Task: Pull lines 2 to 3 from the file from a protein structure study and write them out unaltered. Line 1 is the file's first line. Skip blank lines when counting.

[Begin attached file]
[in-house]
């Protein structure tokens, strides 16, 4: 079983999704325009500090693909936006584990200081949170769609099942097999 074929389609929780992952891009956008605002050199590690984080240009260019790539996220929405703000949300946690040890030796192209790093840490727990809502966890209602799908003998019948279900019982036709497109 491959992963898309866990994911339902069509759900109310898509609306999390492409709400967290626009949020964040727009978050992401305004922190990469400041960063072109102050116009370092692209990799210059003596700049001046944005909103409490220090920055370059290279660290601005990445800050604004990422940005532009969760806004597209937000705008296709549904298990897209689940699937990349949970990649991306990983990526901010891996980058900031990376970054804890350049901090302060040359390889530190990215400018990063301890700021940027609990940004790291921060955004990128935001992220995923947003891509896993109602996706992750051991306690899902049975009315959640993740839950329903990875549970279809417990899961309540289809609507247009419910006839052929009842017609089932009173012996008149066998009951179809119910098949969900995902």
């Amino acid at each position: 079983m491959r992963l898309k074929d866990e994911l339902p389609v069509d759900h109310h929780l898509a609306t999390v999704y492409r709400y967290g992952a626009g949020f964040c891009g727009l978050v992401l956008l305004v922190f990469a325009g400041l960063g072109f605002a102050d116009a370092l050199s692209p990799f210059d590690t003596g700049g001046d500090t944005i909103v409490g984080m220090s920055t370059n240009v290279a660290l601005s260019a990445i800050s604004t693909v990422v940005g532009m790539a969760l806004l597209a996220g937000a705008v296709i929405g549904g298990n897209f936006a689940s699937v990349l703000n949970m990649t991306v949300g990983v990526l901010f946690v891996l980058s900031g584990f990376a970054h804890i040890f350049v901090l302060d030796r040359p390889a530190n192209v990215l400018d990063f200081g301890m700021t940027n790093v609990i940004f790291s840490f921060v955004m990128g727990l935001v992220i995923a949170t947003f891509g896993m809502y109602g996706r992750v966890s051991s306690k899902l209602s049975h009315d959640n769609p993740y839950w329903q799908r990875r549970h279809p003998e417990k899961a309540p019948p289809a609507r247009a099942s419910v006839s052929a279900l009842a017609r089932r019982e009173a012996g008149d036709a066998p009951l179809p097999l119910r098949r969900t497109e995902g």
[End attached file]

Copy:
């Protein structure tokens, strides 16, 4: 079983999704325009500090693909936006584990200081949170769609099942097999 074929389609929780992952891009956008605002050199590690984080240009260019790539996220929405703000949300946690040890030796192209790093840490727990809502966890209602799908003998019948279900019982036709497109 491959992963898309866990994911339902069509759900109310898509609306999390492409709400967290626009949020964040727009978050992401305004922190990469400041960063072109102050116009370092692209990799210059003596700049001046944005909103409490220090920055370059290279660290601005990445800050604004990422940005532009969760806004597209937000705008296709549904298990897209689940699937990349949970990649991306990983990526901010891996980058900031990376970054804890350049901090302060040359390889530190990215400018990063301890700021940027609990940004790291921060955004990128935001992220995923947003891509896993109602996706992750051991306690899902049975009315959640993740839950329903990875549970279809417990899961309540289809609507247009419910006839052929009842017609089932009173012996008149066998009951179809119910098949969900995902």
């Amino acid at each position: 079983m491959r992963l898309k074929d866990e994911l339902p389609v069509d759900h109310h929780l898509a609306t999390v999704y492409r709400y967290g992952a626009g949020f964040c891009g727009l978050v992401l956008l305004v922190f990469a325009g400041l960063g072109f605002a102050d116009a370092l050199s692209p990799f210059d590690t003596g700049g001046d500090t944005i909103v409490g984080m220090s920055t370059n240009v290279a660290l601005s260019a990445i800050s604004t693909v990422v940005g532009m790539a969760l806004l597209a996220g937000a705008v296709i929405g549904g298990n897209f936006a689940s699937v990349l703000n949970m990649t991306v949300g990983v990526l901010f946690v891996l980058s900031g584990f990376a970054h804890i040890f350049v901090l302060d030796r040359p390889a530190n192209v990215l400018d990063f200081g301890m700021t940027n790093v609990i940004f790291s840490f921060v955004m990128g727990l935001v992220i995923a949170t947003f891509g896993m809502y109602g996706r992750v966890s051991s306690k899902l209602s049975h009315d959640n769609p993740y839950w329903q799908r990875r549970h279809p003998e417990k899961a309540p019948p289809a609507r247009a099942s419910v006839s052929a279900l009842a017609r089932r019982e009173a012996g008149d036709a066998p009951l179809p097999l119910r098949r969900t497109e995902g």